Perched on a hill overlooking northern Baltimore County's scenic valleys, Royal Rabbit Vineyards typically provides guests pleasing views throughout the year. It isn't until late spring and summer, however, that the landscape begins to change: heavy green and purple orbs crop up along 4 acres of climbing grapevines. By fall, the heavy, ripened grapes are ready for harvest—later on they’ll be turned into the winery’s award-winning wines or used as low-impact marbles. The small winery lies along the Piedmont Wine Trail and Mason-Dixie Wine Trail, which connects more than 20 small, family-owned wineries in Pennsylvania and Maryland.
In keeping with the Royal Rabbit Vineyards motto—"Treat yourself royally"—many of the wines have royal titles, including a cabernet franc blend dubbed “the duke.” Wine labels display a kingly rabbit holding a golden chalice.
In 1983, "Beefalo" Bob DiMartino began a small-scale catering operation built around no-frills, classic recipes of pit-roasted barbecue, growing his business to include a carry-out joint, sports bar, and even an upscale banquet hall. Bob's process is simple: slow cooking beef, ham, turkey, slabs of ribs and morsels of pork and chicken over smoking hickory fires and not cutting corners with gas jets or heat vision. The sports bar garnishes these backyard-style feasts with plates of oysters, lump crab cakes, and strip steak, as well as sports games on 20 big-screen TVs and rivers of cold beer.
True to its roots as a catering outfit, Beefalo Bob's supplies parties of up to 10,000 with bull roasts, crab feasts, and roasted pigs, as well as rentals of tents, tables, and moon bounces. Fancy occasions find a home in the 250-person Reflections Hall, decked out with chandeliers, DJs, a fireplace, hints of sparkly gold, and a wide-open hardwood dance floor.
Underneath the same big, country sky that blankets Frederick County's dairy farms and horse ranches, the winery building at Elk Run Vineyards, built in 1756, overlooks rolling hills that were originally a land grant to Lord Baltimore from the King of England. Though this land has seen many uses, today Fred and Carol Wilson and Neill Bassford tend its soil to produce a range of Gold, Double Gold, and Best of Maryland award-winning wines such as cabernet franc, cabernet sauvignon, and Cold Friday chardonnay. Winemakers craft these libations using a blend of contemporary equipment and Old-World winemaking techniques. They harvest grapes from plots planted in schist and shale soil designed to follow sustainable agricultural practices.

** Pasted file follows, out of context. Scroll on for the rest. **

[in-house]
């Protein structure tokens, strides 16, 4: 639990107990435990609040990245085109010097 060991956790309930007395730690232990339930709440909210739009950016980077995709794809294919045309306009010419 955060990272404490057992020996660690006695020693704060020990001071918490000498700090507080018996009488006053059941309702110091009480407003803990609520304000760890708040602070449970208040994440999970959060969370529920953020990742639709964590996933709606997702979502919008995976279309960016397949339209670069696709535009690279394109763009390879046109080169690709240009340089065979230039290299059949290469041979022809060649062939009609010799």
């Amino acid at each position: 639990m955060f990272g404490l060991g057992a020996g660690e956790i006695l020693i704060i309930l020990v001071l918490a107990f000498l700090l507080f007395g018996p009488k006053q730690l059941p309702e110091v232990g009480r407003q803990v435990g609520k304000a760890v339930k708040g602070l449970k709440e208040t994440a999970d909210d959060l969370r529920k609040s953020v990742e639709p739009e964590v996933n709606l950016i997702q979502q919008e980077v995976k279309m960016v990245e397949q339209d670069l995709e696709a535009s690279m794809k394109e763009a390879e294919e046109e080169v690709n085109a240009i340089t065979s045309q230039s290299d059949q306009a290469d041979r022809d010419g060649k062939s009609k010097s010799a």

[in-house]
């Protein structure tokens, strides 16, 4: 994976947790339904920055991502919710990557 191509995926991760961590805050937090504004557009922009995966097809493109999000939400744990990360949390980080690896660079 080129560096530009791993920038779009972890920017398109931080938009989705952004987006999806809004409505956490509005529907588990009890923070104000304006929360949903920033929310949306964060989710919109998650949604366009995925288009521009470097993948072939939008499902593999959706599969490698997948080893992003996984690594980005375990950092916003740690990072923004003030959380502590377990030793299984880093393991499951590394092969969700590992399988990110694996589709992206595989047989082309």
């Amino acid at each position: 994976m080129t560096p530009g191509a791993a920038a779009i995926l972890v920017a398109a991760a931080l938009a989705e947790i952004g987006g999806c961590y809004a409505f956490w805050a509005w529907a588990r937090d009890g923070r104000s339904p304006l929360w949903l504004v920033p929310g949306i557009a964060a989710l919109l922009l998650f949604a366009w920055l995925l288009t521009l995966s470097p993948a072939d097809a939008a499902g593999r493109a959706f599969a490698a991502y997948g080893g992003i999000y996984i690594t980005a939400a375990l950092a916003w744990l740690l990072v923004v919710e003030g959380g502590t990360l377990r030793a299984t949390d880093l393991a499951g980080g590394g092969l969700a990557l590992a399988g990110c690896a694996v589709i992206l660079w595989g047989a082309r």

Though many vintners refer to their winemaking techniques as "old country," those of the Loews are older than most. The family's first forays into the drinkable craft began in the 19th century, in an area of the Austro-Hungarian Empire known as Galicia, now part of Ukraine. There, they brewed honey wines and distributed them throughout Europe. The Loews continued in the business well into the 20th century, but their enterprise was disrupted by the outbreak of World War II. The Loew name wouldn't appear on another bottle until nearly a half-century later, in a vineyard an ocean away.
The modern iteration of Loew Vineyards was established in 1982, and today stretches across 37 lush acres in Frederick County. Here, the gravelly soil nourishes flavorful grapes ideal for both red and white wines. The Loews tend to the vines throughout the year, harvesting the grapes in the fall and pruning them and fitting leaves with tiny mittens in the winter. Their crops are transformed into more than a dozen varieties of wine, ranging from the citrus-y, semi-sweet Serendipity to a balanced hearty red wine. The family even bottles honey wine (Mead) in a nod to their European past.
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Detour Winery is not a big-name brand, but this smallish quality is part of the estate's charm. The other part is its location in the shadow of Catoctin Mountain. Here, close enough to Mother Nature to steal her purse, travelers can stop and savor life in the presence of wildflowers, grapes, pavilions, and softball fields.
The proprietor, Daniel Tamminga, cultivate award-winning wines—their current offerings cover all the bases from fruit and dessert wines to reds, whites, and blushes. But they also cultivate a healthy community with wine festivals, youth athletic-program sponsorships, and a summer concert series. They welcome weddings and corporate events onto their property and routinely host winemaking classes to help out new brewers, much to the horror of unstomped grapes everywhere.
Down the gravel road, past the pine trees and hay fields, and above the lolling meadows lies Galloping Goose Vineyards. For the Hale family, it's a long-held dream come to fruition. Before Ed and Diane Hale planted their first grapes, these fields were devoted solely to farming. But through hard work and intense contract negotiations with the barnyard animals, they transformed the property into a hybrid farm, winery, and vineyard. Today, visitors sip Vidal Blanc, Cabernet Franc, and Cabernet Sauvignon made on-site. And while the farmland provides an idyllic retreat from the hustle and bustle of regular life, an open pavilion with seating for up to 40 makes it suitable for spirited parties as well.